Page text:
U.S. News

US Banks Get Securities Buy-Back Window

Francesco Guerrera and Justin Baer, Financial Times

The Dodd-Frank financial reform bill has opened a 90-day window for banks to buy back $118 billion in high-cost securities, a move that would enable them to replace the instruments with cheaper capital but is likely to cause tensions with regulators and investors.

New York Stock Exchange (NYSE)
Oliver P. Quilla for CNBC.com

Wall Street executives and lawyers say several banks are considering redeeming “trust preferred securities” (Trups) – a hybrid of debt and equity – by taking advantage of a clause triggered by the new rules.

Trups – equity instruments that pay interest like bonds – became popular in the financial crisis when banks sold more than $40 billion-worth to investors ranging from Warren Buffett to small savers. Financial groups are interested in buying back the securities because Trups are an expensive form of capital. Banks needed to offer high interest rates to entice investors.

Banks have an extra incentive to redeem Trups because the new law states that they will no longer count as tier one capital – a key gauge of financial strength – from 2013.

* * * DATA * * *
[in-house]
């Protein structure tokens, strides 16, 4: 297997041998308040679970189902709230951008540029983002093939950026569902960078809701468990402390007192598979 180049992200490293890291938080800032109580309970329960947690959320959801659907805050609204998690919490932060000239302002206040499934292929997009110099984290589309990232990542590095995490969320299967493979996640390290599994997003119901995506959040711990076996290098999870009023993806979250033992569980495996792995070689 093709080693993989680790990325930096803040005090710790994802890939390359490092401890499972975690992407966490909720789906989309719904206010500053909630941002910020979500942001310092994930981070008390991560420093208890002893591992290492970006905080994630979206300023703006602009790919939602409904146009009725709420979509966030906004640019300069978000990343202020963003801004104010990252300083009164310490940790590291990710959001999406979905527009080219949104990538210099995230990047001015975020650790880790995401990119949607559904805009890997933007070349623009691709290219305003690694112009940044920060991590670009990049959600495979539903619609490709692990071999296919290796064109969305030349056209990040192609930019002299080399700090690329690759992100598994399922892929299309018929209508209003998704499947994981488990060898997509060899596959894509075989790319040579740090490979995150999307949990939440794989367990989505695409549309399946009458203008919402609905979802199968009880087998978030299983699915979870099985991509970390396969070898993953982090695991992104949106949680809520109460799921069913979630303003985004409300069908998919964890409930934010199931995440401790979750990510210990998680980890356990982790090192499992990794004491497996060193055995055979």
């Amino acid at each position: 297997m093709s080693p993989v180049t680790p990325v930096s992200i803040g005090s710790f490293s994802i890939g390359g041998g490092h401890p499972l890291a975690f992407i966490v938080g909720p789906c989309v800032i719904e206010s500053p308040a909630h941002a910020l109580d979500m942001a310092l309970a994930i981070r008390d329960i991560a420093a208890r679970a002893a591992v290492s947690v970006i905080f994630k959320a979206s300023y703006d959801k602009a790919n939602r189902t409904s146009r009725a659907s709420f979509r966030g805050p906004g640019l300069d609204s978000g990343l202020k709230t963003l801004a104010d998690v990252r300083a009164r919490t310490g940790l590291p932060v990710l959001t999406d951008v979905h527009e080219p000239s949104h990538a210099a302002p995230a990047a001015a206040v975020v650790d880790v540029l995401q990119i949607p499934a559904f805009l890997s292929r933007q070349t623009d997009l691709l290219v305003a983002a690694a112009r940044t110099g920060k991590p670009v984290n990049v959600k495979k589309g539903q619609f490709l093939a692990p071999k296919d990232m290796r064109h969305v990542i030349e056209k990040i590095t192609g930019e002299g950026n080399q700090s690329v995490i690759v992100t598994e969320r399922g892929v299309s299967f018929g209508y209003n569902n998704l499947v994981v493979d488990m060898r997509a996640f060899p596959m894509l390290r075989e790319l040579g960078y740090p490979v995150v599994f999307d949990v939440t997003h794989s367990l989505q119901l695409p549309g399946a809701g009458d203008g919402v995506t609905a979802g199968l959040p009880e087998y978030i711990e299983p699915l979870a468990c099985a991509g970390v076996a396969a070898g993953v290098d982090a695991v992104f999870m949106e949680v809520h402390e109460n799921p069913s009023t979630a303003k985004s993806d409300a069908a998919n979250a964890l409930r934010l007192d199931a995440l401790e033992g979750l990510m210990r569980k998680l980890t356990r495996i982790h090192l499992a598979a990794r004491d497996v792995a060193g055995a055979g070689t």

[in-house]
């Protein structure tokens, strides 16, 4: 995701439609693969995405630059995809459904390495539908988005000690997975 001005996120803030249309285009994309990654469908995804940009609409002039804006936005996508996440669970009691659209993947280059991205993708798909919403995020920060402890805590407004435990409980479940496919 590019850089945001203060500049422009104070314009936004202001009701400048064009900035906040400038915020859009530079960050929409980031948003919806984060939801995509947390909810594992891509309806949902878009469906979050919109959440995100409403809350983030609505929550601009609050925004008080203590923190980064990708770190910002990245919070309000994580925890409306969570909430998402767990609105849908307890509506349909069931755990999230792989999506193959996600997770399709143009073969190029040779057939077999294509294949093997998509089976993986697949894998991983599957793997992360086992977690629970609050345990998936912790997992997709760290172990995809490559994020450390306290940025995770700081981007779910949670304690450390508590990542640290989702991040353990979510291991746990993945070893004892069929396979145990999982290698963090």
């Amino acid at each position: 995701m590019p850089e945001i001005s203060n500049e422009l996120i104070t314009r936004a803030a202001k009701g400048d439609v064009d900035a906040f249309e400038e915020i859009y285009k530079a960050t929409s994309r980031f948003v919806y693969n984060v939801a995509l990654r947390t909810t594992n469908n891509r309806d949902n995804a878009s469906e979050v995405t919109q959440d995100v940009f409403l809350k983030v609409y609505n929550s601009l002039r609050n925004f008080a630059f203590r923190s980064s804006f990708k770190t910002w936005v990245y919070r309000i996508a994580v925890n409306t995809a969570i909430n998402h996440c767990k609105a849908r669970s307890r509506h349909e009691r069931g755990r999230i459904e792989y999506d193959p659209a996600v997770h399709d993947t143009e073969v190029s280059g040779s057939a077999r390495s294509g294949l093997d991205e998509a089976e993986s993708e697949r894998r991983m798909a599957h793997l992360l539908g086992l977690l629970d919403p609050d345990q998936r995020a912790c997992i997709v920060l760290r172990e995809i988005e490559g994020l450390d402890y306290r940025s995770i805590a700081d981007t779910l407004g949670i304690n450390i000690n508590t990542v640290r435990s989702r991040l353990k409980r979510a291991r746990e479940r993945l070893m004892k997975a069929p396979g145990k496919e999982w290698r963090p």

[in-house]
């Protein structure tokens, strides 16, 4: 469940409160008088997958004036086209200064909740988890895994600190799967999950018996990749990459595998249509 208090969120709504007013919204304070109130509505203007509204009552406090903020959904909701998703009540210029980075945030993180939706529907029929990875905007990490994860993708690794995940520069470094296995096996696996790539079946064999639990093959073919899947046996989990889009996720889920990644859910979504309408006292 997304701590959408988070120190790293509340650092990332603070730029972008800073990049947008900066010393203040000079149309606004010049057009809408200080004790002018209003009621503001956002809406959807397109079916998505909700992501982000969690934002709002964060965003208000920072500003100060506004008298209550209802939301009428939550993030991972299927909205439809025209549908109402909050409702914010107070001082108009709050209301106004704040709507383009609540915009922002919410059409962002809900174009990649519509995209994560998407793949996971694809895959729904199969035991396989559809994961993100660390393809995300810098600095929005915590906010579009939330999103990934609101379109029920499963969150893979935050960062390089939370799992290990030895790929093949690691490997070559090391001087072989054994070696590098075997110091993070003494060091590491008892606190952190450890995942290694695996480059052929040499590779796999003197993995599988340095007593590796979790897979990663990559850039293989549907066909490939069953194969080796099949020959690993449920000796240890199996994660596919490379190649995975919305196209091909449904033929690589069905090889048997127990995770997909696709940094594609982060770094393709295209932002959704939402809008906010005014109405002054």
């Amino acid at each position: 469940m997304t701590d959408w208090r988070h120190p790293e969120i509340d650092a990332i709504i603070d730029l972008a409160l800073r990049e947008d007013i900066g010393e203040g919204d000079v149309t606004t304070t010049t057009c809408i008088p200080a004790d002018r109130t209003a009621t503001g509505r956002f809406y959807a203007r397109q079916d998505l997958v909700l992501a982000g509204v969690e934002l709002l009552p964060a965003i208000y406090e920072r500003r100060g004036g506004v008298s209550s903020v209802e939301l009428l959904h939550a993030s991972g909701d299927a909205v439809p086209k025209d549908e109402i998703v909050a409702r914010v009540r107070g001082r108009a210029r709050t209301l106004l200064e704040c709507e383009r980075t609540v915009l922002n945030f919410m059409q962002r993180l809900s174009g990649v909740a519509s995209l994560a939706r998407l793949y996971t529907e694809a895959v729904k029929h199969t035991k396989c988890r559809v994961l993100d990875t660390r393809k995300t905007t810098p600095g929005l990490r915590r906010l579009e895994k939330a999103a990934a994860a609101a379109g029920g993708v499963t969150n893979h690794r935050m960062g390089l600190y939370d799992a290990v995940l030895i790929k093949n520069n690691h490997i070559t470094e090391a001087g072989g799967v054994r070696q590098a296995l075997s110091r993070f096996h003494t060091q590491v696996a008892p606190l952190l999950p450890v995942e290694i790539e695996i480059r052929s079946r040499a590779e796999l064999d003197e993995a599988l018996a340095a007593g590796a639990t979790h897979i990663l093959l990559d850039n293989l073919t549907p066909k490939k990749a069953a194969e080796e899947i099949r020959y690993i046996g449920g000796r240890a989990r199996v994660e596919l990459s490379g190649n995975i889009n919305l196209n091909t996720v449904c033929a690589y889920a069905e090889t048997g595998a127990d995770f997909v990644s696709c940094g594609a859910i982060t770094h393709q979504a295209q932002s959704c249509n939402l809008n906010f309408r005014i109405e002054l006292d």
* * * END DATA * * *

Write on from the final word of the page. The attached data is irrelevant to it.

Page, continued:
The banks can buy back the securities now because most Trups’ contracts state that a legal change gives issuers three months to redeem them at face value. The removal of Trups from tier one capital amounts to such an event, lawyers say.

“It is a big issue,” said a top US lawyer. “The question for banks is: do you want to keep paying high interest rates knowing that Trups are going to lose their status as tier one?”

However, some executives counter that redeeming Trups could upset regulators, who are against reductions in bank capital, and investors, who bought them to hold for the long term.

“Banks may find it desirable to redeem Trups but they have to think about what they are going to say to investors next time they want to raise capital,” said Chip MacDonald at law firm Jones Day.

The dilemma over Trups is emblematic of the regulatory morass faced by banks trying to navigate the effects of the new US law as well as ongoing uncertainty over new international capital standards.

Moody’s estimates that US banks have about $118 billion of Trups outstanding. The securities account for a significant part of tier one capital at lenders like Bank of America , JPMorgan Chase , Morgan Stanley and Citigroup , according to the credit rating agency.

- Additional reporting by Nicole Bullock in New York